This study provides a new insight into C. sakazakii pathovars and raises concern that plasmid-mediated MDR C. sakazakii maybe a threat to infant health. Enhanced surveillance of antimicrobial drug–resistant Cronobacter is warranted.

Dr. Zeng is an assistant professor at Guangdong Institute of Microbiology, Guangzhou, Guangdong Province, China. Her research is focused on adaptive evolution, drug resistance, and pathogenesis of Cronobacter.



This work was supported by grants from the National Key R&D Program of China (2017YFC1601200), the National Natural Science Foundation of China (31601571), Pearl River S&T Nova Program of Guangzhou (201806010062), and the Guangdong Academy of Sciences Special Project of Science and Technology Development (2017GDASCX-0201).



  1. Bowen  AB, Braden  CR. Invasive Enterobacter sakazakii disease in infants. Emerg Infect Dis. 2006;12:11859. DOIPubMedGoogle Scholar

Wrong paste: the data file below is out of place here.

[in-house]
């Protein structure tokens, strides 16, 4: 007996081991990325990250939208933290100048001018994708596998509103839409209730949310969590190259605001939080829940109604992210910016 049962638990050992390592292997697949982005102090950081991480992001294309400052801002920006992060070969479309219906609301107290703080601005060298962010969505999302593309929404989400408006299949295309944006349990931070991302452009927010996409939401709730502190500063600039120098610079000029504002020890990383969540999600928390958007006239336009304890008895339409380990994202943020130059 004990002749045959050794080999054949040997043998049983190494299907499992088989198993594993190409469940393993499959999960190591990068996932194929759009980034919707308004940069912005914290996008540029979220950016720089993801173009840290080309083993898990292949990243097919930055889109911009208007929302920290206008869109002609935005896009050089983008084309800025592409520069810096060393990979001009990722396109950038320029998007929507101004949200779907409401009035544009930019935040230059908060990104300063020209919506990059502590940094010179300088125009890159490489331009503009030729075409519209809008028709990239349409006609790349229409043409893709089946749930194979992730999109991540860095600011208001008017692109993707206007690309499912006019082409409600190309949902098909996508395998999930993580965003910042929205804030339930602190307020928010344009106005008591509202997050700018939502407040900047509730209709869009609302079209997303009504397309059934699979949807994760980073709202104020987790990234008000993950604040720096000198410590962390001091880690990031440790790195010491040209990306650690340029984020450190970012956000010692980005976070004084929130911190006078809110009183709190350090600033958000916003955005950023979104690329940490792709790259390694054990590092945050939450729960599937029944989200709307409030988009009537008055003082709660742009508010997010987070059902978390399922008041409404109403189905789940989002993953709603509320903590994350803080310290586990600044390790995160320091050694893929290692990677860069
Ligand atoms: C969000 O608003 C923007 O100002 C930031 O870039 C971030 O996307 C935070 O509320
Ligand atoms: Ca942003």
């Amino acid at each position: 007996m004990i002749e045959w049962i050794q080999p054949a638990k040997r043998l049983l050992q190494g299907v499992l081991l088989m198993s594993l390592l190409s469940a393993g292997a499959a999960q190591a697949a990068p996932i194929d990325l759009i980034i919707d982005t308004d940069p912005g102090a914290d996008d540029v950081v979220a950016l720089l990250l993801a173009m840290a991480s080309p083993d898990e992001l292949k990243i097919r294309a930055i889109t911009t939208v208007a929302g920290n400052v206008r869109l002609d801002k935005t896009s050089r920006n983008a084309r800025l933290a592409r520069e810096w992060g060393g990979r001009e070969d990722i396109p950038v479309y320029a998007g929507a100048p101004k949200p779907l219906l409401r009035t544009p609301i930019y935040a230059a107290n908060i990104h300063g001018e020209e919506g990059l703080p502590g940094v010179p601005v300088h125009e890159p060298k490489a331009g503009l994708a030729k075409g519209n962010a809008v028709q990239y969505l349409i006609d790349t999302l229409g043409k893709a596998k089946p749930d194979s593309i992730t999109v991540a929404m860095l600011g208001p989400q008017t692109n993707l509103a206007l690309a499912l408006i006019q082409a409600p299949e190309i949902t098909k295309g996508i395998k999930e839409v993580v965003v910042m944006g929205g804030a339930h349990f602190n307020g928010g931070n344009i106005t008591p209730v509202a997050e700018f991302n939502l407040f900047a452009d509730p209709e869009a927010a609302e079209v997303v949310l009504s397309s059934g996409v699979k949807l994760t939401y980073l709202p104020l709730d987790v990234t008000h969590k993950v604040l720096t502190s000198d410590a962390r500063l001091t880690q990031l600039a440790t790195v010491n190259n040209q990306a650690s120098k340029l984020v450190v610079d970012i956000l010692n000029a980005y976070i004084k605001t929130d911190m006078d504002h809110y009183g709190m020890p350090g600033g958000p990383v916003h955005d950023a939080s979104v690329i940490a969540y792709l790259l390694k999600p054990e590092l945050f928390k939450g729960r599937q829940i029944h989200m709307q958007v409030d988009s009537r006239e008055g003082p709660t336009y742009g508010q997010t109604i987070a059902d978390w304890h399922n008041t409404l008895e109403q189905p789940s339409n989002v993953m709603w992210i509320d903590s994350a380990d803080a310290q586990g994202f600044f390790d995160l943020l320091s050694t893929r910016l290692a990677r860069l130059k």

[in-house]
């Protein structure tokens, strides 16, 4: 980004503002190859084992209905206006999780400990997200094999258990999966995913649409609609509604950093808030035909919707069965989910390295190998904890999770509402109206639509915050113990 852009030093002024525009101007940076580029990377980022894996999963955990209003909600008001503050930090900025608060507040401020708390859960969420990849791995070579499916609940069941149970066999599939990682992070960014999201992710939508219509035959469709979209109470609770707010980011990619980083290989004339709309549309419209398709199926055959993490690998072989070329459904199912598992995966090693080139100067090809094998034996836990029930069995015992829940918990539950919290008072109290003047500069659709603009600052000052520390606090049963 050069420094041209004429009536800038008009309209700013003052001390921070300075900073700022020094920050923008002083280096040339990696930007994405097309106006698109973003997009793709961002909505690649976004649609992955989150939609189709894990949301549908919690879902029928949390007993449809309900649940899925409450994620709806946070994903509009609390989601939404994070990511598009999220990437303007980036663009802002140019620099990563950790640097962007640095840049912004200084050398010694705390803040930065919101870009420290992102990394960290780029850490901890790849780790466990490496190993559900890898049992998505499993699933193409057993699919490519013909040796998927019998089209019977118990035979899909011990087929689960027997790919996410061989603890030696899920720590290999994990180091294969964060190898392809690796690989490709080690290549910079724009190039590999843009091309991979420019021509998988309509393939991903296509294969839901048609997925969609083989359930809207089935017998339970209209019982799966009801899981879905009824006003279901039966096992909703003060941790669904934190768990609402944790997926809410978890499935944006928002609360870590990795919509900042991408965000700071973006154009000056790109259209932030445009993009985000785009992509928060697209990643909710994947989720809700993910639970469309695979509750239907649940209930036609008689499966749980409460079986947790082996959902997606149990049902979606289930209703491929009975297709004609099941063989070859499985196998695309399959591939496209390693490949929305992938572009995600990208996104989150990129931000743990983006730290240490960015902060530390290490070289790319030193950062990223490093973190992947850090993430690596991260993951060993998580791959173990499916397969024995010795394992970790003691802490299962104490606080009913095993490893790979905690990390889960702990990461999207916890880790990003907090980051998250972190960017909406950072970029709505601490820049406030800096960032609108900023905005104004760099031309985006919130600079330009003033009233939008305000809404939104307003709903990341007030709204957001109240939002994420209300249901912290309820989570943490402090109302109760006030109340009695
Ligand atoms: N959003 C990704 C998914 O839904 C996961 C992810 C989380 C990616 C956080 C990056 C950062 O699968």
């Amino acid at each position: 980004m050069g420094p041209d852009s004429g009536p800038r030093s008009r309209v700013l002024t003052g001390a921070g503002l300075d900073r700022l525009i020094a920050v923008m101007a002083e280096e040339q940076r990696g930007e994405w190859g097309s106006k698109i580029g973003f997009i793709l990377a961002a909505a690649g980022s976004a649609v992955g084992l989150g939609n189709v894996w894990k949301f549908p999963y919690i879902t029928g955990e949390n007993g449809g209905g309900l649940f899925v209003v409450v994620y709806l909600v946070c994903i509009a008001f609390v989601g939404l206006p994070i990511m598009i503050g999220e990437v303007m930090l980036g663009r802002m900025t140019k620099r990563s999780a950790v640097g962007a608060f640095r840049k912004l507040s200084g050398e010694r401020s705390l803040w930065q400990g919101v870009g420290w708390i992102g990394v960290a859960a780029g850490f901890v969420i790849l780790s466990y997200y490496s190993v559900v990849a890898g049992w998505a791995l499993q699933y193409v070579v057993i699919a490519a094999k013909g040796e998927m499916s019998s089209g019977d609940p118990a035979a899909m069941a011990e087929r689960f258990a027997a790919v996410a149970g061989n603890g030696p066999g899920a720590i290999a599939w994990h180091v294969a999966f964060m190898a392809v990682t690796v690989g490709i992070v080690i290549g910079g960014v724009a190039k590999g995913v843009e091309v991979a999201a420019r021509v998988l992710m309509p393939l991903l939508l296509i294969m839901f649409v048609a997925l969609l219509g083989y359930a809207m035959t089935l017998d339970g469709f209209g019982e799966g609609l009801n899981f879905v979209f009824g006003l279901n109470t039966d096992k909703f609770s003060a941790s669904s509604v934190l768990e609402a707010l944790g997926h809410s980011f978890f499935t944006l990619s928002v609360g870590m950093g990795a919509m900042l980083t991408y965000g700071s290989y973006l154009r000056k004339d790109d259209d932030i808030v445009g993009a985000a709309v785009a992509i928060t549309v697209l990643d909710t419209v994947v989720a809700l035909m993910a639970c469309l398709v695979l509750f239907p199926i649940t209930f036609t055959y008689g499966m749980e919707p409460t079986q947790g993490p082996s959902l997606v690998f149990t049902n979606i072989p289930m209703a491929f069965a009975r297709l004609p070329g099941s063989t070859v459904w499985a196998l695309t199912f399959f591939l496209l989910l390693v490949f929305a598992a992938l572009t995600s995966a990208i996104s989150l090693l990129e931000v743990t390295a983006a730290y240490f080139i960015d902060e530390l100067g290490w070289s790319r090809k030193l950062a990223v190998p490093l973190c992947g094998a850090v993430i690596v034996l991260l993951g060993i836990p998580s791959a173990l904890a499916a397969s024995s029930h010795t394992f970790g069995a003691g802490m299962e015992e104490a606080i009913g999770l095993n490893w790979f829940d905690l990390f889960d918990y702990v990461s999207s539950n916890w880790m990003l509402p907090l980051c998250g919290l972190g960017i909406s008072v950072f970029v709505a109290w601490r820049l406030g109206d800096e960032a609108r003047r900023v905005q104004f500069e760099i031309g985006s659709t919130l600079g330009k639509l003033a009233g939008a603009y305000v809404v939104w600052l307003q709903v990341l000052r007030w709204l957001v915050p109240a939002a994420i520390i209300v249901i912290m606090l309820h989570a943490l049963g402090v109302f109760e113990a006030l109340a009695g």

2. Baldwin  A, Loughlin  M, Caubilla-Barron  J, Kucerova  E, Manning  G, Dowson  C, et al. Multilocus sequence typing of Cronobacter sakazakii and Cronobacter malonaticus reveals stable clonal structures with clinical significance which do not correlate with biotypes. BMC Microbiol. 2009;9:223. DOIPubMedGoogle Scholar
  3. Ogrodzki  P, Forsythe  SJ. DNA-sequence based typing of the Cronobacter genus using MLST, CRISPR-cas array and capsular profiling. Front Microbiol. 2017;8:1875. DOIPubMedGoogle Scholar
  4. Cui  JH, Yu  B, Xiang  Y, Zhang  Z, Zhang  T, Zeng  YC, et al. Two cases of multi-antibiotic resistant Cronobacter spp. infections of infants in China. Biomed Environ Sci. 2017;30:6015.PubMedGoogle Scholar
  5. Shi  L, Liang  Q, Zhan  Z, Feng  J, Zhao  Y, Chen  Y, et al. Co-occurrence of 3 different resistance plasmids in a multi-drug resistant Cronobacter sakazakii isolate causing neonatal infections. Virulence. 2018;9:11020. DOIPubMedGoogle Scholar